“David Hine is well known for his work at Marvel on such books as District X, Daredevil: Redemption, and Son of M. But in October, he takes a trip outside of the superhero world with FVZA, also known as the Federal Vampire and Zombie Agency, a taskforce dedicated to eliminating the threat of the undead. In Part 1 of this two-part interview Broken Frontier spoke to Hine about the book and its development.
Broken Frontier: Have you enjoyed working with Radical so far?
David Hine: It’s one of the most satisfying experiences I’ve had in comics. The guys at Radical are so respectful of the creative process. After doing work for hire for companies who can treat you as a script machine, it has been very gratifying. No-one is dictating how a story should be told, or how characters should be developed. No-one is arbitrarily re-writing scripts. I’m consulted at every level, from art, to production to the way the book is publicized. A lot of care is taken to make sure every aspect of the book is the best quality we can achieve. I have a great working relationship with my editor, Luis Reyes. At Marvel and DC there is often a feeling that the editor is boss. The better editors will give you a lot of leeway but there is always a point where you are going to be over-ruled. Luis is a demanding editor. He’ll pick up on any weaknesses in plot structure, character, pacing – all the things an editor should be doing, but in the end if I feel strongly about something, it stays in. I guess it’s more like the writer/editor relationship in traditional book publishing.
Radical are also great at looking after their creators on a practical level. The pay is good, I get flown out to San Diego for the convention, signings are well organized and the book is being promoted to the hilt. The ashcan edition we were giving away at the Con was a beautiful thing to behold.
BF: This book is based on the website FVZA.org, which developed a sizable fan following. Why do you think it became so popular? Do you think it has to do with the way it treats the subject matter as if it were real?
DH: Yeah, that’s it absolutely. The FVZA site immerses itself in the history and science to an incredible degree. Richard Dargan created the site and he has literally taken on this alter ego of Hugo Pecos, a former director of the Federal Vampire and Zombie Agency. The agency was dismantled in the mid-seventies when it looked like vampires and zombies were extinct, but good ol’ Hugo is convinced they will be coming back and he wants to keep the world prepared for the worst.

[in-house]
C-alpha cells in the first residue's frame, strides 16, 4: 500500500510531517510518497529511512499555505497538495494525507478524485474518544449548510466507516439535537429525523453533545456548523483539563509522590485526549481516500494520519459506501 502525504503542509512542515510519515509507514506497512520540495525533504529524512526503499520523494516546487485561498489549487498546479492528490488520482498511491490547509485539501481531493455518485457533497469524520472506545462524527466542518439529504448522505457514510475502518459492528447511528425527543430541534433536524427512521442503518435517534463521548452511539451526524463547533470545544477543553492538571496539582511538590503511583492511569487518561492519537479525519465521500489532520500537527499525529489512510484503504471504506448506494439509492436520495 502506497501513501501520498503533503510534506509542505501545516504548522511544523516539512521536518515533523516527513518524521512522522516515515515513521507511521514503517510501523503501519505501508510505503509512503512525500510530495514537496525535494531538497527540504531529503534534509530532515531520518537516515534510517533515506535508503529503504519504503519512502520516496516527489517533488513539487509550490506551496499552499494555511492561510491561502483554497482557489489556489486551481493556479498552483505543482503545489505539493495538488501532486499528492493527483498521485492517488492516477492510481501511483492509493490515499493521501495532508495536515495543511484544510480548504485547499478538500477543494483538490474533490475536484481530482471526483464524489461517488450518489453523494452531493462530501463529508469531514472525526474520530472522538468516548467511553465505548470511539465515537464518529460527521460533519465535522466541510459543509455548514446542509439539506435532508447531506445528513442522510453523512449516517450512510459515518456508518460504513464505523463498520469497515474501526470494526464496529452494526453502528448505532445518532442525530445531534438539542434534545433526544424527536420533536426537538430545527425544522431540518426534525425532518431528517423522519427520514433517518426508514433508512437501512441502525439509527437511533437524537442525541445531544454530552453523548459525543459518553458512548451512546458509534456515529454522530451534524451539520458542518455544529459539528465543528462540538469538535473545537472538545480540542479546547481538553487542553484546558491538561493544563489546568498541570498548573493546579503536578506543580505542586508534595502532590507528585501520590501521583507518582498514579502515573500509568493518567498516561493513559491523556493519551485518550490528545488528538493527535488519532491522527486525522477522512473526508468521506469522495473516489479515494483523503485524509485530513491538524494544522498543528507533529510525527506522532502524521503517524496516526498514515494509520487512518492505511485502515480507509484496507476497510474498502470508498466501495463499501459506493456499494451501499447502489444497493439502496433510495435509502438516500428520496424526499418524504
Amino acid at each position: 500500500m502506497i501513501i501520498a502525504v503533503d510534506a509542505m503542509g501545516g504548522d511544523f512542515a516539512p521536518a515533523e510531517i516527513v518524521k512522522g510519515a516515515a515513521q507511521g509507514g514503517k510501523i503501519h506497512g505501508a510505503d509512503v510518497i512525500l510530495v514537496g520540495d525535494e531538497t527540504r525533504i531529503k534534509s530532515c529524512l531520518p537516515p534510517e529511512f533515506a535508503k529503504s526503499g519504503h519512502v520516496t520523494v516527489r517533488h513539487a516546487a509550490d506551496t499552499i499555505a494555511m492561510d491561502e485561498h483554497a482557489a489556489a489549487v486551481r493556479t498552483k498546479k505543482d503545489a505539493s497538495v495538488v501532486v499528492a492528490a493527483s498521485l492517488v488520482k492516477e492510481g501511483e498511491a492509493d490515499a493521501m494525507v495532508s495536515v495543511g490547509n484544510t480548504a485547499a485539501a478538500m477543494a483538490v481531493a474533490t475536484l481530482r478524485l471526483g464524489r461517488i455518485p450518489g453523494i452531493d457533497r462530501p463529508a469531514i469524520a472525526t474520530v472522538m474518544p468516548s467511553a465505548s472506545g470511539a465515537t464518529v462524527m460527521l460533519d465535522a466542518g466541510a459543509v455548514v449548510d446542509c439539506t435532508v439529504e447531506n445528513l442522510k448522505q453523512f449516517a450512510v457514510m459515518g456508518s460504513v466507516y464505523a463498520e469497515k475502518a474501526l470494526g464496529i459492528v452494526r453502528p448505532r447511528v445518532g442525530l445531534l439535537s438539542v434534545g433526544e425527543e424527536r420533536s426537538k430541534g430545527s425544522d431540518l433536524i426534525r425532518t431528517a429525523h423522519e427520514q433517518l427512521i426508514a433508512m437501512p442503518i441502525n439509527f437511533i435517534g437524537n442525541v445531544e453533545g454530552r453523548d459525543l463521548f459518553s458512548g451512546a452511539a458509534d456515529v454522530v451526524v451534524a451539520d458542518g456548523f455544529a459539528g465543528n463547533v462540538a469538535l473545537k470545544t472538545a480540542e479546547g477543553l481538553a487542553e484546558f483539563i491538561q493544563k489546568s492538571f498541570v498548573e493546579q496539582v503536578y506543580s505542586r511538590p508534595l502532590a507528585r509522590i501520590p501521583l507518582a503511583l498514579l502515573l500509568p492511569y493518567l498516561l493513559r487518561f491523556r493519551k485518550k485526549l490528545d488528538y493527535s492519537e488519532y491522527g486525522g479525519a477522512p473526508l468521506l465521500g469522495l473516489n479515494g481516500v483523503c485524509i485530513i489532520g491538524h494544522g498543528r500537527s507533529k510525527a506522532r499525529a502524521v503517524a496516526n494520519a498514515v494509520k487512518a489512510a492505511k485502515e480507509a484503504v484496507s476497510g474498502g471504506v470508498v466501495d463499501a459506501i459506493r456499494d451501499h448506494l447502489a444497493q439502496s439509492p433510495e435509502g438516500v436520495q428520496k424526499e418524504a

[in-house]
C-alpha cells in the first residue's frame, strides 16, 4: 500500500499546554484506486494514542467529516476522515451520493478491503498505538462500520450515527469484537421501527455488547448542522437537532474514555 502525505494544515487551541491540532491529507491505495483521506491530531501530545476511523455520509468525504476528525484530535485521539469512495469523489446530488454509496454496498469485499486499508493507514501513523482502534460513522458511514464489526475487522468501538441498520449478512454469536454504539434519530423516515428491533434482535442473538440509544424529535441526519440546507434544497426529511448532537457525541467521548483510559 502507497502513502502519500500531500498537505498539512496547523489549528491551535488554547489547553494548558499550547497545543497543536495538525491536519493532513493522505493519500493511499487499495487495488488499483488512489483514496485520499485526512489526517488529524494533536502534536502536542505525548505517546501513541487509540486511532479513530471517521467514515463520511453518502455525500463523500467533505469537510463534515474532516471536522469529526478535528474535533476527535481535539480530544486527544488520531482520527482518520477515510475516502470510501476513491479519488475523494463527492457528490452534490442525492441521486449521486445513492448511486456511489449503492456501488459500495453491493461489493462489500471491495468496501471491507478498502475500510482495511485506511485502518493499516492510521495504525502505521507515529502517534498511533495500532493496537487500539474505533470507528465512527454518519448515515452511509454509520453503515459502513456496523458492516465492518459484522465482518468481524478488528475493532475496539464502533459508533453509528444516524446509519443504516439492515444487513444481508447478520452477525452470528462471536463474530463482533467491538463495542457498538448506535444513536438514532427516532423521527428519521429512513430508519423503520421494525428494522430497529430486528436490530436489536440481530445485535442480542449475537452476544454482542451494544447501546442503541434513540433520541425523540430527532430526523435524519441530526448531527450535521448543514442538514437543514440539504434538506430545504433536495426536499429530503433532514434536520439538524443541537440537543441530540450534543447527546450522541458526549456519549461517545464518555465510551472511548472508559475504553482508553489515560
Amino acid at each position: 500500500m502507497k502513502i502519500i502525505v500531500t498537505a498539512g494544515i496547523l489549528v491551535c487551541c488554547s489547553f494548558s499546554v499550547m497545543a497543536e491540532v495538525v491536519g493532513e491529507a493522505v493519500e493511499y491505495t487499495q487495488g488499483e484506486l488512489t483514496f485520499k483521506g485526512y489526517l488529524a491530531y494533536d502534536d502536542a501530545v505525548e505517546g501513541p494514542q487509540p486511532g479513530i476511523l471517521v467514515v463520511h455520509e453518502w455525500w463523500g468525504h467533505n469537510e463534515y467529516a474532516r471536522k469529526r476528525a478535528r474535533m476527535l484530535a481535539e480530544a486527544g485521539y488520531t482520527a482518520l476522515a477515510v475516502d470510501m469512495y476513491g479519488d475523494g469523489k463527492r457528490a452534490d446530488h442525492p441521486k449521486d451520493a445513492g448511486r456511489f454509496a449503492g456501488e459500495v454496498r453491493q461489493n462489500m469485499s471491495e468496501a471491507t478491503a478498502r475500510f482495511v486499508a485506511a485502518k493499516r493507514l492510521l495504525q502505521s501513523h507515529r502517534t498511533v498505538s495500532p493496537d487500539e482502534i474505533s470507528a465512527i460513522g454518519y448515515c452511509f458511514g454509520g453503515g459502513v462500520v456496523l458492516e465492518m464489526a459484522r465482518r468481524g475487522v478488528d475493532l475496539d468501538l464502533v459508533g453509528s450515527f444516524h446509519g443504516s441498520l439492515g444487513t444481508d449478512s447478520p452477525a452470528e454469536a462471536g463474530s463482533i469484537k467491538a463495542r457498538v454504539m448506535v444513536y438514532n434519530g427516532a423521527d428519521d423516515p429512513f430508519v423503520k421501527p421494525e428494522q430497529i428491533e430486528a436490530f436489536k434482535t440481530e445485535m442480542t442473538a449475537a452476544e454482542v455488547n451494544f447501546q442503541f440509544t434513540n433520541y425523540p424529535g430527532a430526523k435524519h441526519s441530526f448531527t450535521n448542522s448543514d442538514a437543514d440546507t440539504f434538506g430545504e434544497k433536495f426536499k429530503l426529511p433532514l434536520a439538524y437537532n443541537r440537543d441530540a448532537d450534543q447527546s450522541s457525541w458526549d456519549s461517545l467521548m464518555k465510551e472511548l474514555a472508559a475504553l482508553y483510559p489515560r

Everything you could possibly want to know about how the vampire and zombie viruses are transmitted and the biology of the victims is there, as well as some things you would probably prefer not to know. There’s a detailed history of the undead from medieval times to the present day, including biographies of famous vampires. The site is constantly growing. Checking it out this week I see we now have a section on the riot at Woodstock after zombies invaded the site and the FVZA tried to cancel the show just before Crosby Stills Nash and Young began their set. And there’s a section on vampires in the Vietnam War. It’s all done completely deadpan. I love it.
There’s a lot of opportunities to interact with the site too, with members of the public submitting their own sightings of the undead from all over the world.”
BROKEN FRONTIER: How do you see the character of Hugh Pecos? He seems like a cross between Van Helsing and Captain Ahab.
DAVID HINE: That’s very good. Yes, he is obsessive and the Undead are his White Whale. He’s willing to sacrifice everything to that obsession, and that includes friendships and family. He’s willing to put his own life on the line but also the lives of others. That’s brutal but it’s the only way humanity will win this battle.
BF: What about the grandchildren? Is there a reason Vidal is more reluctant than Landra?
DH: They are just very different personalities. Landra is the favored child in the sense that she is a natural warrior. Vidal just wants to live a normal life and he’s less than convinced that the Undead are still out there. He gradually comes to believe that Pecos is just a crazy old man who wants to live his past glories vicariously through his grandchildren. The relationship becomes very strained. Once Pecos is proved right, Vidal signs up for the deal, but he is always reluctant. I guess, like any other young guy he would prefer to drink beer and get laid than spend his days wading through shit in some vampire-infested sewer.